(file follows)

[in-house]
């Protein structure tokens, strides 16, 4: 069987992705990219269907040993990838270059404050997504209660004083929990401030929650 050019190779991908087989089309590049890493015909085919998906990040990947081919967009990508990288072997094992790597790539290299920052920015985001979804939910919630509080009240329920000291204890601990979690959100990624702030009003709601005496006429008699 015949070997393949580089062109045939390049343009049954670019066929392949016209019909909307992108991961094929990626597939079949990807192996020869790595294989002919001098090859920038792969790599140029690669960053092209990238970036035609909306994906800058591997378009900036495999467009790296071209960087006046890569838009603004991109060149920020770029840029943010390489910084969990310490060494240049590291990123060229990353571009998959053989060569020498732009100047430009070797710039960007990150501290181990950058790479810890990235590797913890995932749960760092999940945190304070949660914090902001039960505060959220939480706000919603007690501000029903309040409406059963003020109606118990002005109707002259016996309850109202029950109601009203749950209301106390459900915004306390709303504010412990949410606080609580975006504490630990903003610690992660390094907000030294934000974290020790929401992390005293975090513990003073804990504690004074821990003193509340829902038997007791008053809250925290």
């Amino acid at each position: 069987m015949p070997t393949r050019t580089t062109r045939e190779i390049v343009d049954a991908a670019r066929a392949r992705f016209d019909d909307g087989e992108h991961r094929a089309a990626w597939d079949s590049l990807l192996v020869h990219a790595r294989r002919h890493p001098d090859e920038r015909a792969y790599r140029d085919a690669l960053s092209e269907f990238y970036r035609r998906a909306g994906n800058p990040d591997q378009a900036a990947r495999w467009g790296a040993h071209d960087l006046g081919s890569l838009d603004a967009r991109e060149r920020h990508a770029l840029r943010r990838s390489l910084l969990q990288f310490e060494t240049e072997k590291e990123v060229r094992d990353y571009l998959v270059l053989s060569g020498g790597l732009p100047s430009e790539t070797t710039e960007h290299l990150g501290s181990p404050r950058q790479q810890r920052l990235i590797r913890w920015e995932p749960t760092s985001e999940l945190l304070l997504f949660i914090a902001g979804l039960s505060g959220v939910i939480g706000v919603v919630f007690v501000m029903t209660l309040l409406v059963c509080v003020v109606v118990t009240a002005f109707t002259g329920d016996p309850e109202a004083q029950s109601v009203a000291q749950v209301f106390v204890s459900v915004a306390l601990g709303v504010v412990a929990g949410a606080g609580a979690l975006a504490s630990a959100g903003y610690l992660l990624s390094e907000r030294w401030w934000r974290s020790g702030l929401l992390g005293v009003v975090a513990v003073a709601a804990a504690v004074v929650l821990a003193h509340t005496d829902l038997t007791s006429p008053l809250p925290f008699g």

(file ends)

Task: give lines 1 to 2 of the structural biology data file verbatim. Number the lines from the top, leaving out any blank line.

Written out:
[in-house]
């Protein structure tokens, strides 16, 4: 069987992705990219269907040993990838270059404050997504209660004083929990401030929650 050019190779991908087989089309590049890493015909085919998906990040990947081919967009990508990288072997094992790597790539290299920052920015985001979804939910919630509080009240329920000291204890601990979690959100990624702030009003709601005496006429008699 015949070997393949580089062109045939390049343009049954670019066929392949016209019909909307992108991961094929990626597939079949990807192996020869790595294989002919001098090859920038792969790599140029690669960053092209990238970036035609909306994906800058591997378009900036495999467009790296071209960087006046890569838009603004991109060149920020770029840029943010390489910084969990310490060494240049590291990123060229990353571009998959053989060569020498732009100047430009070797710039960007990150501290181990950058790479810890990235590797913890995932749960760092999940945190304070949660914090902001039960505060959220939480706000919603007690501000029903309040409406059963003020109606118990002005109707002259016996309850109202029950109601009203749950209301106390459900915004306390709303504010412990949410606080609580975006504490630990903003610690992660390094907000030294934000974290020790929401992390005293975090513990003073804990504690004074821990003193509340829902038997007791008053809250925290």